Am taking further followups to ietf-smtp(_at_)imc(_dot_)org where it belongs...
On Mon, 06 Aug 2001 10:11:33 +1200, Franck Martin said:
The first principle, is not to store a mail part indifinitively, but to
timeout it in the queue. The parameter should be left configurable. Let's
say that the mail sender has 5mn to resume the session or it has to start
from the beginning again. This would allow that the queue doesn't grow out
of proportion because of errors.
Is there any evidence that it is common enough to have a network outage severe
enough that the TCP connection gets broken, but that within 5 minutes it's
The second principle, is that most servers do a content analysis based on
the line received. The mail server, needs to know where it is in the
session. Are we still in the headers or already in the content? Based on
content anylysis of the mail being received the server may send an error
back, like "Error content rejected", "Malformed error", "Message to big".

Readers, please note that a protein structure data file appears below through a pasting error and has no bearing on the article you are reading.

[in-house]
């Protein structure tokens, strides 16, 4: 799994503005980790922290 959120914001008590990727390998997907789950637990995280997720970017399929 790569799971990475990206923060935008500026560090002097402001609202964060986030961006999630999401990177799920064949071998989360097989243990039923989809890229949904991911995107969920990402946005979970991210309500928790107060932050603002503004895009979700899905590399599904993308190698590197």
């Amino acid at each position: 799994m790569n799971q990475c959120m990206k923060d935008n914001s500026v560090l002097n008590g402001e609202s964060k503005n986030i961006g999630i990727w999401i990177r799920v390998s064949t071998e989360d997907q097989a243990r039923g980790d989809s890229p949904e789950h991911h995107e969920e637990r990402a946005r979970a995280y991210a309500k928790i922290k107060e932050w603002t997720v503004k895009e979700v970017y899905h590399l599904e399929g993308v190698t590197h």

The server trash the message and clear the session. This would take care of
the sircam virus, like on my system where I block attachments with .exe or
.lnk extensions. This is done easily on the fly while receiving the e-mails.
Here the e-mail does not need to be fully received but as soon as a
condition is met the session is closed.
Closing the session on the fly is *very* anti-standard. Also, note that if
you close it on the fly, a standard conforming MTA will *retry* it. Over and
over, as you keep closing the session on the fly. A much better solution is
to wait until the final '.' is received, and THEN do something interesting.
See RFC2821, section 4.2.5 for details.
I understand that a mail server with RESUME capability may need a bigger
queue than one without, but HD space is cheap, and it saves huge amount of
The problem is that it may be cheap to say "add another 500M to the spool"
for a *small* system. However, when you start talking about *large* mail
systems, scaling becomes an important factor. I spent some time at a recent
Sendmail workshop, and some of the people there were working on systems that
had to do a million deliveries an hour. At these levels, even saying "just move
it to another queue for later" becomes problematic - it takes a lot of I/O to
sync everything to disk...
And remember - these "big systems" are the ones you're probably having the
trouble talking to.
So What do you think? Anybody that support the idea and want to develop it
Well.. I still think that the *proper* solution is to fix the TCP infrastructure
so that there isn't a NEED for a RESUME....
Operating Systems Analyst
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